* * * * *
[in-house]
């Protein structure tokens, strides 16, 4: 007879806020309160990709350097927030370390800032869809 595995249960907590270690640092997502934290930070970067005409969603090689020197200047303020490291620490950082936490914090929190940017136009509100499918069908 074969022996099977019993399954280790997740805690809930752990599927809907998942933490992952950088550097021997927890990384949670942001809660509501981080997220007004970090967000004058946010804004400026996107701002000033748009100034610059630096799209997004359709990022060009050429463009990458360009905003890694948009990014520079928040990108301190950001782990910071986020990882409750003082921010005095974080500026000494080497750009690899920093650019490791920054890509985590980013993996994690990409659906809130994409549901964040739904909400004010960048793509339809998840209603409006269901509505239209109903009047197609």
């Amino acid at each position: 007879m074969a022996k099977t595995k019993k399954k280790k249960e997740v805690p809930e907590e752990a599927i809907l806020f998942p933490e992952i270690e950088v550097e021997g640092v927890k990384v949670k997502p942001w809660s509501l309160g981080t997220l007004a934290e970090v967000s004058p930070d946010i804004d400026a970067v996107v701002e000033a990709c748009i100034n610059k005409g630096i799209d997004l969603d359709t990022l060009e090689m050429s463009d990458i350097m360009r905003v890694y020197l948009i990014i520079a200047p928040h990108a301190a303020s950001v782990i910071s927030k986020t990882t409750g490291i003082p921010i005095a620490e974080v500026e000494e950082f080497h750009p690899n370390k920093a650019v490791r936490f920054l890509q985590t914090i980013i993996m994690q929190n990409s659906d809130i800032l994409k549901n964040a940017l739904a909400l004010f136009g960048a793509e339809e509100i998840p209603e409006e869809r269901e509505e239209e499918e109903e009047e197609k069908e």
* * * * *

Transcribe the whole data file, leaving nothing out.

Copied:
[in-house]
């Protein structure tokens, strides 16, 4: 007879806020309160990709350097927030370390800032869809 595995249960907590270690640092997502934290930070970067005409969603090689020197200047303020490291620490950082936490914090929190940017136009509100499918069908 074969022996099977019993399954280790997740805690809930752990599927809907998942933490992952950088550097021997927890990384949670942001809660509501981080997220007004970090967000004058946010804004400026996107701002000033748009100034610059630096799209997004359709990022060009050429463009990458360009905003890694948009990014520079928040990108301190950001782990910071986020990882409750003082921010005095974080500026000494080497750009690899920093650019490791920054890509985590980013993996994690990409659906809130994409549901964040739904909400004010960048793509339809998840209603409006269901509505239209109903009047197609």
């Amino acid at each position: 007879m074969a022996k099977t595995k019993k399954k280790k249960e997740v805690p809930e907590e752990a599927i809907l806020f998942p933490e992952i270690e950088v550097e021997g640092v927890k990384v949670k997502p942001w809660s509501l309160g981080t997220l007004a934290e970090v967000s004058p930070d946010i804004d400026a970067v996107v701002e000033a990709c748009i100034n610059k005409g630096i799209d997004l969603d359709t990022l060009e090689m050429s463009d990458i350097m360009r905003v890694y020197l948009i990014i520079a200047p928040h990108a301190a303020s950001v782990i910071s927030k986020t990882t409750g490291i003082p921010i005095a620490e974080v500026e000494e950082f080497h750009p690899n370390k920093a650019v490791r936490f920054l890509q985590t914090i980013i993996m994690q929190n990409s659906d809130i800032l994409k549901n964040a940017l739904a909400l004010f136009g960048a793509e339809e509100i998840p209603e409006e869809r269901e509505e239209e499918e109903e009047e197609k069908e």